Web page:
The top five trends revolutionizing the future of digital health
The digital health industry is transforming the way we approach health and wellness. From augmented reality and 3D technology helping doctors study anatomy without cutting open a cadaver, to new technologies developed to treat extremely rare and aggressive cancers, healthcare as we know it is changing.
As billions in investment pour into digital health companies – in the first three months of 2018 alone there was a reported $1.2 billion invested – new trends and technological developments are helping us to reimagine healthcare from disease treatment to healthy diets to behaviour change and more. So what big breakthroughs are changing healthcare today?
AI and machine learning will help us better understand and treat diseases
Technology to collect and track data has been moving at light speed the past few years, and as a result, there are petabytes of health data ripe for analysis – but it would take years to manually comb through it, so the challenge now is to develop the right tools and architecture to analyse and use that data effectively. We expect to see some great innovation in AI and machine learning to process data, and it could trigger transformations in the way we see the world- particularly in our approach to diseases. With the right tools and the right data, we could start to find answers for questions such as why are some overweight people more likely than others to develop type 2 diabetes or heart disease? Or why do some people in families prone to disease manage to go without developing them?
Digital tools to break bad habits will increase
Our desire to track and monitor our health using digital tools continues to grow, and the number of connected wearable devices worldwide is expected to increase to over 830 million in 2020, with digital health applications being the leading category. Who would’ve thought that wearing an Apple Watch could save your life? Just last year, a consumer received a notification for an abnormal heart rate which turned out to be a pulmonary embolism. These tools are designed to help you make the right health decisions. Traditionally designed to address weight loss, fitness or sleep, we will see more apps come online to help with things like choosing the right food to eat, tools which may alert you when you pick up the wrong food at the shops, and even applications to help you recover from surgery or improve rehabilitation. A key trend will be a shift from monitoring behaviour to shaping or breaking bad behaviour.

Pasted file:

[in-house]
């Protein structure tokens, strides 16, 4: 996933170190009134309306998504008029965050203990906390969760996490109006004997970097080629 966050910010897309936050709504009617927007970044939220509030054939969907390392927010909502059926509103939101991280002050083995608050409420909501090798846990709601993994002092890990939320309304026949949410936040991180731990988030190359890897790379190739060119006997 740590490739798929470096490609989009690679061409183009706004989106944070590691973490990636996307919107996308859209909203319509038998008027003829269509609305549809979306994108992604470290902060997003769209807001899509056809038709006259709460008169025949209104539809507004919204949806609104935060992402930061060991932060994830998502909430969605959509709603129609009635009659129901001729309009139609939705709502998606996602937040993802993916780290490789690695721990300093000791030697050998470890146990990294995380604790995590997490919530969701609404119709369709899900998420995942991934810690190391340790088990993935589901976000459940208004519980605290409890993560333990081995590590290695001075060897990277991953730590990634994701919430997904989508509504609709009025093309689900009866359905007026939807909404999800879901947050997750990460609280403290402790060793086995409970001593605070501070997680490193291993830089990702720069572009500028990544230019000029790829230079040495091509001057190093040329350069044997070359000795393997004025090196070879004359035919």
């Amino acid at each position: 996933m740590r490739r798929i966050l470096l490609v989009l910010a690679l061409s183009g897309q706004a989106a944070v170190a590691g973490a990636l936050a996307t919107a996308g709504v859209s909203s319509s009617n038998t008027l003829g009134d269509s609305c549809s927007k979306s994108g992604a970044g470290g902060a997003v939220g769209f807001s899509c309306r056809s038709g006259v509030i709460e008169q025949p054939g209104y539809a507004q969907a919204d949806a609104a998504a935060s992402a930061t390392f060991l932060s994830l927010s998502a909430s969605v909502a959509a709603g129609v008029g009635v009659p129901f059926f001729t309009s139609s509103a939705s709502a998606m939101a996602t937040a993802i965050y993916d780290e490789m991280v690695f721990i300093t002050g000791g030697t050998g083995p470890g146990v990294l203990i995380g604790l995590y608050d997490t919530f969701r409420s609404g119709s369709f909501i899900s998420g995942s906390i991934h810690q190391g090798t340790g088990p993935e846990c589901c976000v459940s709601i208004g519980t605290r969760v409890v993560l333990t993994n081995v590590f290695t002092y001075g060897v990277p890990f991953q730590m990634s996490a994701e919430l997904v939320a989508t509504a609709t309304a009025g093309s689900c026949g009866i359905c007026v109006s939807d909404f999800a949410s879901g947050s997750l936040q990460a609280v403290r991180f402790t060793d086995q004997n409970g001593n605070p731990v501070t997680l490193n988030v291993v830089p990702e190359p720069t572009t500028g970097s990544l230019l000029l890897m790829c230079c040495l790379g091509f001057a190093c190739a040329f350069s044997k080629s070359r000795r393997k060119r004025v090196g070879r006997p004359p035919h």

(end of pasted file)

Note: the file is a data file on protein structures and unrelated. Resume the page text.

We’ll get more nutrients from our food- without trying
While the basics of healthy eating are well known, getting people to change their behaviour to live healthier lives has proven tricky. We expect a growing focus on adjusting commonly eaten ingredients to contain more vitamins or nutrients to help people be healthier without major behavioural change. For example, while oats have great cholesterol-lowering properties, they’re not as popular as wheat. So it would be beneficial to look at those properties, isolate those benefits and find a way to add that into wheat.
More tech will help elderly or ill people stay living at home
Maintaining your independence can become difficult as you get older, but with aging populations in many countries, it’s critical that people are supported to stay independent as long as they can. Our researchers expect to see an increase in technological advances to support people to stay in their own homes. This could include telehealth to support people to leave hospital with continued monitoring, or using a combination of wearables, non-wearable sensors (such as motion or heartrate sensors) and automation to help the elderly safely live in their own homes for longer. A recent example of technological advances helping the elderly is VarientSpark, a cloud-based, machine learning method used to uncover the molecular origins of dementia and ALS.
Real-time service modelling will make more efficient hospitals
How many people do you think break their arm in a day? Currently, hospitals rely on estimates to plan staffing and resources. We anticipate seeing a new, real-time service modeling that can give hospitals new insights and a better ability to predict seemingly random events. For instance, modelling could predict the number of people with broken arms at a certain time or day – so the hospital can better plan staff and resourcing accordingly to improve patient outcomes and help switch their focus from reactive to proactive. At CSIRO, we’re seeing this technology emerging into the U.S. health systems markets, and are actively looking to license our own technology in the states.